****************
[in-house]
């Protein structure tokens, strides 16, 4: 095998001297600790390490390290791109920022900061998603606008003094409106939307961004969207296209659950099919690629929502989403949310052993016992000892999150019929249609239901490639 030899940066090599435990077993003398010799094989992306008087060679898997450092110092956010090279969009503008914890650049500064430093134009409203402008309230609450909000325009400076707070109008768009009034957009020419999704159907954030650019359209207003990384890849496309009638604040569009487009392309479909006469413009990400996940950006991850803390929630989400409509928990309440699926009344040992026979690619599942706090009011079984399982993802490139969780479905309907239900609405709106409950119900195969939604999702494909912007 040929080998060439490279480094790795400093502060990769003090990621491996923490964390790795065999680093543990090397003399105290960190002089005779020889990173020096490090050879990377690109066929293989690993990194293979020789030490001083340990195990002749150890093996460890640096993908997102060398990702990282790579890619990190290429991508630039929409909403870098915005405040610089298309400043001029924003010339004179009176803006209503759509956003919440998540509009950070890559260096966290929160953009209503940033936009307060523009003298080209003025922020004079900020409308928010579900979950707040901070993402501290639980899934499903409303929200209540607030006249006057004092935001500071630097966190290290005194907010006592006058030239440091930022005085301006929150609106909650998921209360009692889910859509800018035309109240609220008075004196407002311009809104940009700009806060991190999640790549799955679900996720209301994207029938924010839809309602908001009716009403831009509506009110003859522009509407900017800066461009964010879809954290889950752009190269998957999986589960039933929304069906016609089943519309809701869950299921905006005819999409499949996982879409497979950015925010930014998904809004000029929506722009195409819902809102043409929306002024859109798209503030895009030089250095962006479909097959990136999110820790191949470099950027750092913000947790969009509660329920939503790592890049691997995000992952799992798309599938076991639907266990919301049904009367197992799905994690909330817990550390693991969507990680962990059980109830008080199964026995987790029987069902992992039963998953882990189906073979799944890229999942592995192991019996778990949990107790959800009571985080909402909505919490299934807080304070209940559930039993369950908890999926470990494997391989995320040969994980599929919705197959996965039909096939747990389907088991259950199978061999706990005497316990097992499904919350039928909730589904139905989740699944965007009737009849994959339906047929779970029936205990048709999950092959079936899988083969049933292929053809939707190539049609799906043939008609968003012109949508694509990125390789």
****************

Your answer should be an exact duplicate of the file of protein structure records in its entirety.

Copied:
[in-house]
């Protein structure tokens, strides 16, 4: 095998001297600790390490390290791109920022900061998603606008003094409106939307961004969207296209659950099919690629929502989403949310052993016992000892999150019929249609239901490639 030899940066090599435990077993003398010799094989992306008087060679898997450092110092956010090279969009503008914890650049500064430093134009409203402008309230609450909000325009400076707070109008768009009034957009020419999704159907954030650019359209207003990384890849496309009638604040569009487009392309479909006469413009990400996940950006991850803390929630989400409509928990309440699926009344040992026979690619599942706090009011079984399982993802490139969780479905309907239900609405709106409950119900195969939604999702494909912007 040929080998060439490279480094790795400093502060990769003090990621491996923490964390790795065999680093543990090397003399105290960190002089005779020889990173020096490090050879990377690109066929293989690993990194293979020789030490001083340990195990002749150890093996460890640096993908997102060398990702990282790579890619990190290429991508630039929409909403870098915005405040610089298309400043001029924003010339004179009176803006209503759509956003919440998540509009950070890559260096966290929160953009209503940033936009307060523009003298080209003025922020004079900020409308928010579900979950707040901070993402501290639980899934499903409303929200209540607030006249006057004092935001500071630097966190290290005194907010006592006058030239440091930022005085301006929150609106909650998921209360009692889910859509800018035309109240609220008075004196407002311009809104940009700009806060991190999640790549799955679900996720209301994207029938924010839809309602908001009716009403831009509506009110003859522009509407900017800066461009964010879809954290889950752009190269998957999986589960039933929304069906016609089943519309809701869950299921905006005819999409499949996982879409497979950015925010930014998904809004000029929506722009195409819902809102043409929306002024859109798209503030895009030089250095962006479909097959990136999110820790191949470099950027750092913000947790969009509660329920939503790592890049691997995000992952799992798309599938076991639907266990919301049904009367197992799905994690909330817990550390693991969507990680962990059980109830008080199964026995987790029987069902992992039963998953882990189906073979799944890229999942592995192991019996778990949990107790959800009571985080909402909505919490299934807080304070209940559930039993369950908890999926470990494997391989995320040969994980599929919705197959996965039909096939747990389907088991259950199978061999706990005497316990097992499904919350039928909730589904139905989740699944965007009737009849994959339906047929779970029936205990048709999950092959079936899988083969049933292929053809939707190539049609799906043939008609968003012109949508694509990125390789």